Morning Markets: Steady as she goes after Brexit trigger
- Eurozone: Business Climate Index (0900 GMT)
- Germany: Consumer Price Index (1200 GMT)
- US: Initial Jobless Claims (1230 GMT)
UK prime minister Theresa May said many of the right things Wednesday in her letter to European Council president Donald Tusk that triggered Article 50 and the start of two years of negotiations over divorce from the EU. A cack-handed attempt to tie the deal to security, however, angered many on the EU side and may have set negotiations, already certain to be extremely difficult, on the wrong foot from the outset.
GBPUSD was largely unaffected by the trigger maintaining ground above 1.24 after it had lost some 200 pips earlier in the week. In fact, there was a stronger performance from dollar overall as the reflation theme once again bobbed its head above the surface after looking down and out a few days ago.
USDJPY was close to the 111.0 handle, EURUSD was well below 1.08 and USDCNH was headed back towards 6.88. On the latter, it has been a sobering few days for the Shanghai Composite Index which has fallen for four days in a row to put it back at the 3,200 area.
The positive tone continues to be fed by strong macro data and a surge in oil prices after a weaker-than-expected inventory report Wednesday helped propel WTI back towards $50/barrel. Brent crude was around the $52.50/b zone in the run up to the European open. Gold meanwhile was at the $1,250/oz zone as it awaits the next big catalyst.
What will that catalyst be? Donald Trump of course cannot be ruled out amid speculation his healthcare bill could be revived as early as next week, there is the upcoming French election and there are two more interest-rate hikes likely on the agenda in 2017. But it is a strange time when moves seem counter-intuitive. Stay careful.
- Asian firms with a big UK presence such as Tata, HSBC face post-Brexit uncertainty
- Oil rallied to a three-week high as US stockpiles rose more slowly than forecast
- The Nikkei 225 retreated; it was down 0.85% to 19,054.85 at 0540 GMT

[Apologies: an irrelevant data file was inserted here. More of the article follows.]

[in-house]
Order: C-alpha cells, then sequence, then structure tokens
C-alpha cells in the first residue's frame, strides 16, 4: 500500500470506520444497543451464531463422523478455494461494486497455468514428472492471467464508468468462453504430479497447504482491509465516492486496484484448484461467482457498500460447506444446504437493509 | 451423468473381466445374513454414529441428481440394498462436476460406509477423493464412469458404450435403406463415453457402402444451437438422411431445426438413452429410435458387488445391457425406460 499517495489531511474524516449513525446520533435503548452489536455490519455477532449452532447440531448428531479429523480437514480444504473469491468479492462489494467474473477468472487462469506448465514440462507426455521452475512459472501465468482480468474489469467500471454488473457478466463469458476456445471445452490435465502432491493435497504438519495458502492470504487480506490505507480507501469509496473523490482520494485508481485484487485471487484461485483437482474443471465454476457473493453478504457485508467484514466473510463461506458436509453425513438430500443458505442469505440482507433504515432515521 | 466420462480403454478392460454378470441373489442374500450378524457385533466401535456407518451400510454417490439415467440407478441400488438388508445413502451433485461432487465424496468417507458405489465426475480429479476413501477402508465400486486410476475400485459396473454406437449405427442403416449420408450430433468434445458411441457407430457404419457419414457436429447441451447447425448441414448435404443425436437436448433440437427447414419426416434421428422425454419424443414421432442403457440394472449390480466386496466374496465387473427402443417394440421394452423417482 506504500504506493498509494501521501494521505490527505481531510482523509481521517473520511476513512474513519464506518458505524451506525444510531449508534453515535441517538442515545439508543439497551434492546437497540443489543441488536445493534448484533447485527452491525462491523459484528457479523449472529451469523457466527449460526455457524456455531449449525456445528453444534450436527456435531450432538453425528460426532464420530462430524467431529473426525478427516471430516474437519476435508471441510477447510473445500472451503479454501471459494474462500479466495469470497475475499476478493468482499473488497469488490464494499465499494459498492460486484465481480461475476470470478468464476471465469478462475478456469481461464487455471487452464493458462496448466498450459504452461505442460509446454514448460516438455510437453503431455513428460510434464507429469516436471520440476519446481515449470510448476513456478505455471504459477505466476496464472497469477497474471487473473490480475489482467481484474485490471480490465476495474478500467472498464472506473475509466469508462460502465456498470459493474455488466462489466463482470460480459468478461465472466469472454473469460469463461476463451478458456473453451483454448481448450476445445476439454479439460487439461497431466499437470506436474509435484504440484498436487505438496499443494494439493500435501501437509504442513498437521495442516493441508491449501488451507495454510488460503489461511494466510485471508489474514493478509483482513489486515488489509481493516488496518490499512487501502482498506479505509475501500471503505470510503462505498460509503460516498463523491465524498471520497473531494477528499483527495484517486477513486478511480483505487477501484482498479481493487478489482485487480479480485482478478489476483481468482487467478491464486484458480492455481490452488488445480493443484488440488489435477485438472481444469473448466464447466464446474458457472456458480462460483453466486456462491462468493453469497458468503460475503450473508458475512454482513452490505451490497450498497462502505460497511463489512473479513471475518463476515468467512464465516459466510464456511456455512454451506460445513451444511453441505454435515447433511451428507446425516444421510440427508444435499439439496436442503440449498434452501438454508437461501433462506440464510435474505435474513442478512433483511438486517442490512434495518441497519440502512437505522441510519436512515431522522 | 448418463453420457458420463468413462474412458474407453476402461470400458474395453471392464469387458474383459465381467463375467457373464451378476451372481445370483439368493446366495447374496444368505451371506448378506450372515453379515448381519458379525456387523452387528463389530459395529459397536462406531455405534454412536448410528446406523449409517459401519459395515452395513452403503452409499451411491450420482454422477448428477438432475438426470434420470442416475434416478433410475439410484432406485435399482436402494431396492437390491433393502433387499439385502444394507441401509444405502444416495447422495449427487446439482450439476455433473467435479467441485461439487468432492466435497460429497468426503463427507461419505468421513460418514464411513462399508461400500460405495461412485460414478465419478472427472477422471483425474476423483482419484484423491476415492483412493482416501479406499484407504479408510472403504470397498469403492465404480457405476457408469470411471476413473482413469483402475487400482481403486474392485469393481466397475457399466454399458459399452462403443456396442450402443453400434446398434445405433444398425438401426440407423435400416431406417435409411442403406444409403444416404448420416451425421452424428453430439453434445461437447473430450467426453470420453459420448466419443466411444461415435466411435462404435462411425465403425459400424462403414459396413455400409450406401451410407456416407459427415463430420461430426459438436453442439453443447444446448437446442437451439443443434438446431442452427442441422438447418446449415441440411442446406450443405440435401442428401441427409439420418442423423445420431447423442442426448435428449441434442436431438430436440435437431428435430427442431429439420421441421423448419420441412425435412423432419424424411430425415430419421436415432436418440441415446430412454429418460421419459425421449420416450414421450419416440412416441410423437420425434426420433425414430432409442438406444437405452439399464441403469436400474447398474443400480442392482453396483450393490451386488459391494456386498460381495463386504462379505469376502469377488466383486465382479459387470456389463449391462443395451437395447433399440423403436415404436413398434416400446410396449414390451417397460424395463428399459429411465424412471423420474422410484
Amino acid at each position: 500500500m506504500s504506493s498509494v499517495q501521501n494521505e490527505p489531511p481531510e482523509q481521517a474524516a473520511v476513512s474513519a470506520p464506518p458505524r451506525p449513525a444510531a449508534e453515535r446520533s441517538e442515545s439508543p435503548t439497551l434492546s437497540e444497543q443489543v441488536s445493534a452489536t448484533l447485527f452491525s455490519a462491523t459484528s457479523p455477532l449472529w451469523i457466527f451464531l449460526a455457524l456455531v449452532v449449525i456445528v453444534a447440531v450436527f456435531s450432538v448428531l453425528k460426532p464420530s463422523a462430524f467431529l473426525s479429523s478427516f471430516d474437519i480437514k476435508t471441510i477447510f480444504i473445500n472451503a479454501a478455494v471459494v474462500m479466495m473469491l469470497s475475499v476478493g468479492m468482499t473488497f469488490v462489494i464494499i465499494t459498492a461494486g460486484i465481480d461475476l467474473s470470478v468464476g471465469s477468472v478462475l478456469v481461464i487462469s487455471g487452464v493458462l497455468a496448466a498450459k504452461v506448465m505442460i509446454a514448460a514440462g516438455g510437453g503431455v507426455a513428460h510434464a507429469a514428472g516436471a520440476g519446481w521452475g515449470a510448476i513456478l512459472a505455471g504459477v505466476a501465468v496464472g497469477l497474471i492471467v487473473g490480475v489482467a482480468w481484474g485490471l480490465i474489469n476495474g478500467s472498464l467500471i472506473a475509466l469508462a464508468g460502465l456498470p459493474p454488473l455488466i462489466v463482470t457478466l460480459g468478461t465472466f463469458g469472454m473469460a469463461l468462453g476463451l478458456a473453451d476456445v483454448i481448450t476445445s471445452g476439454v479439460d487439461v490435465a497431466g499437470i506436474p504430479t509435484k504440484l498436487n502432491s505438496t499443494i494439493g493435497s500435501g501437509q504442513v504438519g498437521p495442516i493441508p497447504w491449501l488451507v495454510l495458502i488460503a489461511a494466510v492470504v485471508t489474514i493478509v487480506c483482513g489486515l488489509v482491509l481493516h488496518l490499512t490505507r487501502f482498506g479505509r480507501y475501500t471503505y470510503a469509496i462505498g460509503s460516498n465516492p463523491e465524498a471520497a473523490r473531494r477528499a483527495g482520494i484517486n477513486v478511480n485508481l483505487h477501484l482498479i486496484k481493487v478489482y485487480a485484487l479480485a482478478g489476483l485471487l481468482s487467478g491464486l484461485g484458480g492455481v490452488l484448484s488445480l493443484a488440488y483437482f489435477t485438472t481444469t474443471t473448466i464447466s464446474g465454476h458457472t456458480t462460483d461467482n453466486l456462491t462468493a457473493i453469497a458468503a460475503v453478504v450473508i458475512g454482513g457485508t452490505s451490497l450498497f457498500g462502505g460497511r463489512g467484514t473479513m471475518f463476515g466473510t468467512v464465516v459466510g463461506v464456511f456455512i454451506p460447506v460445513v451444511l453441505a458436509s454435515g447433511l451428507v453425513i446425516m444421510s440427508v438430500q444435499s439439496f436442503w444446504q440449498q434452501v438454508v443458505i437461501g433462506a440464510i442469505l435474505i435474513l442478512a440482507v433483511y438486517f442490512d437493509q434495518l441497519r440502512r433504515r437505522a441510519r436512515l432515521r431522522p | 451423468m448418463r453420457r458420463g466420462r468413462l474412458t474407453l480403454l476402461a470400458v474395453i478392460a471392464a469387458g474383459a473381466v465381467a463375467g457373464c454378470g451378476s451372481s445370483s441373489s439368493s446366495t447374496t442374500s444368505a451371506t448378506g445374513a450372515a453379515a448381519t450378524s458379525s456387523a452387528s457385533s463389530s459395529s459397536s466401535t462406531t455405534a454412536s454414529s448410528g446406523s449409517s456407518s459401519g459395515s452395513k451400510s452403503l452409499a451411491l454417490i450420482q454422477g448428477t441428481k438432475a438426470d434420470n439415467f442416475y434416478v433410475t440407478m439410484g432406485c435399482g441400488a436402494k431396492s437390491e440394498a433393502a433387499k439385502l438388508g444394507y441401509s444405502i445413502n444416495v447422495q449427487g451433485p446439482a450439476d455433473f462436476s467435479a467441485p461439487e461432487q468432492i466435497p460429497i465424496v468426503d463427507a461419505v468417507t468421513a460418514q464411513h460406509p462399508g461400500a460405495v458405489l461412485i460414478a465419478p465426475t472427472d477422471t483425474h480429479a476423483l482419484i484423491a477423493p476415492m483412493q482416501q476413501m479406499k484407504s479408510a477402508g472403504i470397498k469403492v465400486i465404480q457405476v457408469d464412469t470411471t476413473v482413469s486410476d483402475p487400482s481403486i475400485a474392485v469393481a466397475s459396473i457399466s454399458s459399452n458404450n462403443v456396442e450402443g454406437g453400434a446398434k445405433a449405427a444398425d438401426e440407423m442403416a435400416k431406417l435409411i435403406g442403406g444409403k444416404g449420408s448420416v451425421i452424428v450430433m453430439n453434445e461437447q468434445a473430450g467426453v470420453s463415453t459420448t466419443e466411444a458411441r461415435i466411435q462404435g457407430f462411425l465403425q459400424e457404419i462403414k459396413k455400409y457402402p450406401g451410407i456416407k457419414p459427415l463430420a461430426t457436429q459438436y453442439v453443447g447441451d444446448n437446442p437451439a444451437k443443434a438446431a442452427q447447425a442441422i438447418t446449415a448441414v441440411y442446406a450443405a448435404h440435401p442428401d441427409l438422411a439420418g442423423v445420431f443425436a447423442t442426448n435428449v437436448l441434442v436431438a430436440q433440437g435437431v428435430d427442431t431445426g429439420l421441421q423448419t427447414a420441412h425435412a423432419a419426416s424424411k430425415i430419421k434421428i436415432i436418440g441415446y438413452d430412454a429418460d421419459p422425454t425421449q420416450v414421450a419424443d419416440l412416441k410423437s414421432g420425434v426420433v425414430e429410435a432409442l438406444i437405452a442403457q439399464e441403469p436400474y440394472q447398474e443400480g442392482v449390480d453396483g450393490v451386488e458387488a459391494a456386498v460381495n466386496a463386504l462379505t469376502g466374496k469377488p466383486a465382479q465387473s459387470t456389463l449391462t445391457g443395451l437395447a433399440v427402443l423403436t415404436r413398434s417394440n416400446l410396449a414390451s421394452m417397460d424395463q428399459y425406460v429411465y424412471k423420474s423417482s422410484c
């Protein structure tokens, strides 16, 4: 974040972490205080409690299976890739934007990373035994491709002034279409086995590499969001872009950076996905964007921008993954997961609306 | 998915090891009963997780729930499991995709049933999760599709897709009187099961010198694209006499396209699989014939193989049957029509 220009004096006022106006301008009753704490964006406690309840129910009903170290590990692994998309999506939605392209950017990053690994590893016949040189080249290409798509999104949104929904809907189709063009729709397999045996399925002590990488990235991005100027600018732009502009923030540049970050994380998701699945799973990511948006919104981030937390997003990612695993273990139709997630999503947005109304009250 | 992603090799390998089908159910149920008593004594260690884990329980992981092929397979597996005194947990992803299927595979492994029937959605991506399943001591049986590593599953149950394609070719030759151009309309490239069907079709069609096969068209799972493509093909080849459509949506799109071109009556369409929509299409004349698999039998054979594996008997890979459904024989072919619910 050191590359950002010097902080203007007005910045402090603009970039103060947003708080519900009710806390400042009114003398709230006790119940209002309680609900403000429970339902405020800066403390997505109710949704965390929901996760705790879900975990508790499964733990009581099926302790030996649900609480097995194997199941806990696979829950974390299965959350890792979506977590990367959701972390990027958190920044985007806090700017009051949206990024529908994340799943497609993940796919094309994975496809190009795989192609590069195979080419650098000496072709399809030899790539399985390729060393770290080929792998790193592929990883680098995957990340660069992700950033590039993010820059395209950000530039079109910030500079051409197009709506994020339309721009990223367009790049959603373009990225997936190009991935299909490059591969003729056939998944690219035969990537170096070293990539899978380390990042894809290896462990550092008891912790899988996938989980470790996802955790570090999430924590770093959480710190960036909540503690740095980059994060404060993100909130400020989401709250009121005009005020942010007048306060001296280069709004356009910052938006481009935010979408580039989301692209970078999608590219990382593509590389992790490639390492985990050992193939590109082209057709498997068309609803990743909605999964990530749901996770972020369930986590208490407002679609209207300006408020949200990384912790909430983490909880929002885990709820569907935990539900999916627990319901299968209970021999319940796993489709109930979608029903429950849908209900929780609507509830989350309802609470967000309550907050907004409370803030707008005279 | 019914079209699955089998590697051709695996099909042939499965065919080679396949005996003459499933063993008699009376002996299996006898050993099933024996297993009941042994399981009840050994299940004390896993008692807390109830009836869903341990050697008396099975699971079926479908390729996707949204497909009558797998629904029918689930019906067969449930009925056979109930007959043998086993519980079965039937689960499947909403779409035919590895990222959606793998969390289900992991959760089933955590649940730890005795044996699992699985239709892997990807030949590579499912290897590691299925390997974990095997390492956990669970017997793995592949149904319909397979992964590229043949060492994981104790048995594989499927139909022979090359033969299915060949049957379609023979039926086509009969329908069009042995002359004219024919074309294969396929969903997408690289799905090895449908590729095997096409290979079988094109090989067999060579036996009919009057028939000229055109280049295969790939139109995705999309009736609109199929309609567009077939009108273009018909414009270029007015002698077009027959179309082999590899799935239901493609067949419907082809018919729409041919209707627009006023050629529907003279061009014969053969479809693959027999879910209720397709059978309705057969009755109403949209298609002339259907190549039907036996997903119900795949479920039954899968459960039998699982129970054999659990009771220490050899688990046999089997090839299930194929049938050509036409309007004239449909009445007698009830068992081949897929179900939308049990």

- The Westinghouse bankruptcy has left the future of Toshiba looking fragile
- The Shanghai Composite was down by a hefty 1.12% to 3,202.14 at 0500 GMT
- China's tech giant Tencent snapped up a strategic 5% stake in Tesla
- China's consumer confidence scored 64% in a Credit Suisse survey, a sharp rise
- The Kospi Composite was down 0.26% to 2,161.43 at 0442 GMT
- The release of its Galaxy S8 smartphone gave Samsung shares a boost
- The troubled electronics giant has pinned its market leadership hopes on the new phone
- The S&P/ASX200 closed up 39% at 5,896.50 , thanks to banks and miners
- Australia's monthly new-home sales edged up 0.2% in February
- The EU has blocked the London Stock Exchange merger with Deutsche Borse
- The pound and euro both fell against the dollar when Article 50 was triggered
- The pound was worth just 1.2439 at 0504, down from yesterday's high of 1.2460
- USD hovered near a one-week high against a basket of currencies in Asian trade
- The US dollar rose against the yen; it was worth ¥111.2505 at 0504 GMT
- The Aussie dollar firmed on higher crude prices; it was worth 0.7663 at 0502 GMT
From the Floor
Bulls return. "The market has shaken off Trump's healthcare defeat," says Garnry
Hawks over Frankfurt. "In the long term, rates have to move higher in Europe," says Boye
Get all the latest from Saxo Bank's trading floors in From the Floor, within the hour.
Inflation in Europe is back in the headlines today with economists predicting Germany’s consumer price index will edge lower in the March report, says James Picerno.
The end of the calamitous regime of Dilma Rousseff in 2016 has encouraged international investors to flood into Brazil again, after new president Michael Temer implemented a far-reaching reform program, writes Michael Boye.
The UK has bitten the bullet and now embarks on a two-year negotiation process that could see a £50 billion bill land in Theresa May's in-tray in 2019, says #SaxoStrats.
Look back (not) in anger
Theresa May pulled the trigger on Article 50 Wednesday setting in motion the UK exit process from the EU. It is critical that cool heads prevail over the next two years, writes Stephen Pope.
Britain’s exit from the European Union is likely to be a positive development for the UK over the medium and long term, explains Neil Staines.
Morning Markets goes out on the TradingFloor platform at 0700 GMT, Monday to Friday.
Click here to make sure you're up to date with the latest developments.